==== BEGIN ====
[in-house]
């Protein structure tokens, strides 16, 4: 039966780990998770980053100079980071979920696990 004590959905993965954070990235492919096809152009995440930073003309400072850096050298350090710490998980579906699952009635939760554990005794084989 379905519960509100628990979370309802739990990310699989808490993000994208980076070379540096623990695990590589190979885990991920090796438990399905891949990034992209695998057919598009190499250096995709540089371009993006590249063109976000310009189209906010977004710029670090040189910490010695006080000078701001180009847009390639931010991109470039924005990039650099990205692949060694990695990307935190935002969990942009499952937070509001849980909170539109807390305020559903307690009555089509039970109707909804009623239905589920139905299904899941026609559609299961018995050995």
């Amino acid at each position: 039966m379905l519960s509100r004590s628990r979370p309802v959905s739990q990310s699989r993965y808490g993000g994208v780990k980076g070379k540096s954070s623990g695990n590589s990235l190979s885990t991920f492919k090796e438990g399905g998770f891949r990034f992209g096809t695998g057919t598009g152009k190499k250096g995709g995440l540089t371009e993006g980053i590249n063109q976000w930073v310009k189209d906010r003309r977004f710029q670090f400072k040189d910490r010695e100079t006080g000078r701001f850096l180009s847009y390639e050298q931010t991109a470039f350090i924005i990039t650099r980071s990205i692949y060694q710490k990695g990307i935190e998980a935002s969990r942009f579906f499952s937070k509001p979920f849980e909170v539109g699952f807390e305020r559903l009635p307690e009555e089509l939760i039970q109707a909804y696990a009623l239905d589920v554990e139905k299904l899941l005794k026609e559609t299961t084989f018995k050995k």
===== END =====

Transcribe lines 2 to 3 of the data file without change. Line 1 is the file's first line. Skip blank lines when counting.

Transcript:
């Protein structure tokens, strides 16, 4: 039966780990998770980053100079980071979920696990 004590959905993965954070990235492919096809152009995440930073003309400072850096050298350090710490998980579906699952009635939760554990005794084989 379905519960509100628990979370309802739990990310699989808490993000994208980076070379540096623990695990590589190979885990991920090796438990399905891949990034992209695998057919598009190499250096995709540089371009993006590249063109976000310009189209906010977004710029670090040189910490010695006080000078701001180009847009390639931010991109470039924005990039650099990205692949060694990695990307935190935002969990942009499952937070509001849980909170539109807390305020559903307690009555089509039970109707909804009623239905589920139905299904899941026609559609299961018995050995």
């Amino acid at each position: 039966m379905l519960s509100r004590s628990r979370p309802v959905s739990q990310s699989r993965y808490g993000g994208v780990k980076g070379k540096s954070s623990g695990n590589s990235l190979s885990t991920f492919k090796e438990g399905g998770f891949r990034f992209g096809t695998g057919t598009g152009k190499k250096g995709g995440l540089t371009e993006g980053i590249n063109q976000w930073v310009k189209d906010r003309r977004f710029q670090f400072k040189d910490r010695e100079t006080g000078r701001f850096l180009s847009y390639e050298q931010t991109a470039f350090i924005i990039t650099r980071s990205i692949y060694q710490k990695g990307i935190e998980a935002s969990r942009f579906f499952s937070k509001p979920f849980e909170v539109g699952f807390e305020r559903l009635p307690e009555e089509l939760i039970q109707a909804y696990a009623l239905d589920v554990e139905k299904l899941l005794k026609e559609t299961t084989f018995k050995k």